The case involved a 48-year-old man who was killed in an oilfield accident when 200 feet of tubing — allegedly manufactured by IPSCO — shot out of the well, fatally striking him in the head. After exhaustive discovery and metallurgical testing over the course of more than two years, Jackson Walker proved that IPSCO’s tubing was not defective. The court granted the firm’s traditional motion for summary judgment and subsequently granted its motion to sever.
Jackson Walker was also successful on its motion to dismiss a cross-claim for statutory indemnity filed by the distributor / seller of IPSCO’s tubing. The distributor, who was also dismissed via summary judgment, argued that it was an “innocent seller” under Chapter 82 of the Texas Civil Practices and Remedies Code and was entitled to the costs of its defense. IPSCO filed a motion to dismiss based upon a contractual forum selection clause, which required that the distributor bring any legal action related to the contract in Pennsylvania. The distributor argued—based upon the language of Chapter 82—that its statutory claim for indemnity was independent from and, thus, not related to the contract. Because the contract contained the very broad “related to” language (whereby the claim need only touch on matters related to the agreement) rather than the more restrictive “hereunder” or “arising under” language, the court granted IPSCO’s motion to dismiss. To date, the distributor / seller has neither appealed nor re-filed its indemnity claim in Pennsylvania, and if it was to re-file, it would likely be bound by a choice-of-law provision requiring the application of Pennsylvania law, which does not have a similar innocent seller statute.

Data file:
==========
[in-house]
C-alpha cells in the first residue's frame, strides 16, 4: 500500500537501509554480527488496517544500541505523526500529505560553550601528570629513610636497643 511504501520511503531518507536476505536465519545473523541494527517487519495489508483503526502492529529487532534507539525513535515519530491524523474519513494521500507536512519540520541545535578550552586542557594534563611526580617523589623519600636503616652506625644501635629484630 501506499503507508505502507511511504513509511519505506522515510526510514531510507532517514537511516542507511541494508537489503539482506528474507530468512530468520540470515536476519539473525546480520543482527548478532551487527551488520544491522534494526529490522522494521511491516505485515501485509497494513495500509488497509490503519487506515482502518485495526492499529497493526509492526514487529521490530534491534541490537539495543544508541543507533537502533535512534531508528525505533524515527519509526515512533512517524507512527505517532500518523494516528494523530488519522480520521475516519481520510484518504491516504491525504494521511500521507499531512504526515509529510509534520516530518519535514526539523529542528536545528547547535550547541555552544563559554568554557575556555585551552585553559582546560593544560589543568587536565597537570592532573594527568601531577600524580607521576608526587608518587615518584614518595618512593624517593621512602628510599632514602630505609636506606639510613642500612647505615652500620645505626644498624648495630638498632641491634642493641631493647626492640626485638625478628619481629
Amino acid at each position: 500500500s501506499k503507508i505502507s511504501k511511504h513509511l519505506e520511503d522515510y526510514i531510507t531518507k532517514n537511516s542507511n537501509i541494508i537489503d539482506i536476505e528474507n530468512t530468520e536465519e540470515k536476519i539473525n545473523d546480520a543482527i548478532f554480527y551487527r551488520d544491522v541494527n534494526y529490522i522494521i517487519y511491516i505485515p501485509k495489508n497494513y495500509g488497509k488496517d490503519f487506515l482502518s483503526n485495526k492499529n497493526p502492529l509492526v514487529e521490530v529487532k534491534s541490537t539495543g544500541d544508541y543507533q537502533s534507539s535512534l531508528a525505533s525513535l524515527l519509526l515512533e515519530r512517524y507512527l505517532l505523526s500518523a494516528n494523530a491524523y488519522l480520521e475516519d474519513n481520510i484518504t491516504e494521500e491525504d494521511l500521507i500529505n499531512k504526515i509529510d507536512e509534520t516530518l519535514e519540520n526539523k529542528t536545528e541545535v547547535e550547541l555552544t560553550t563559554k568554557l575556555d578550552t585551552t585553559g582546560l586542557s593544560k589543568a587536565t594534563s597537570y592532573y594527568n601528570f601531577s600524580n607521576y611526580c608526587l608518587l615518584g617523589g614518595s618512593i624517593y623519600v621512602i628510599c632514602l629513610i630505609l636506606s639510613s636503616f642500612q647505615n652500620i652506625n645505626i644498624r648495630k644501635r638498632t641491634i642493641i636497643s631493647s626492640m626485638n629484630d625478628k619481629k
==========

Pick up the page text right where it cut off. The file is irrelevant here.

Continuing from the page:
TMK IPSCO was represented by a Jackson Walker team led by Tim Leonard and Maryellen Shea, with assistance from Richard Howell, William Stowe and Judy Minter. The successful result in this case demonstrates the strength of Jackson Walker’s Litigation practice, which has developed a reputation as the “go to” trial firm for many clients in complex or bet-the-company cases in Texas and across the U.S. and was recently named Litigation Department of the Year in 2013 by Texas Lawyer magazine.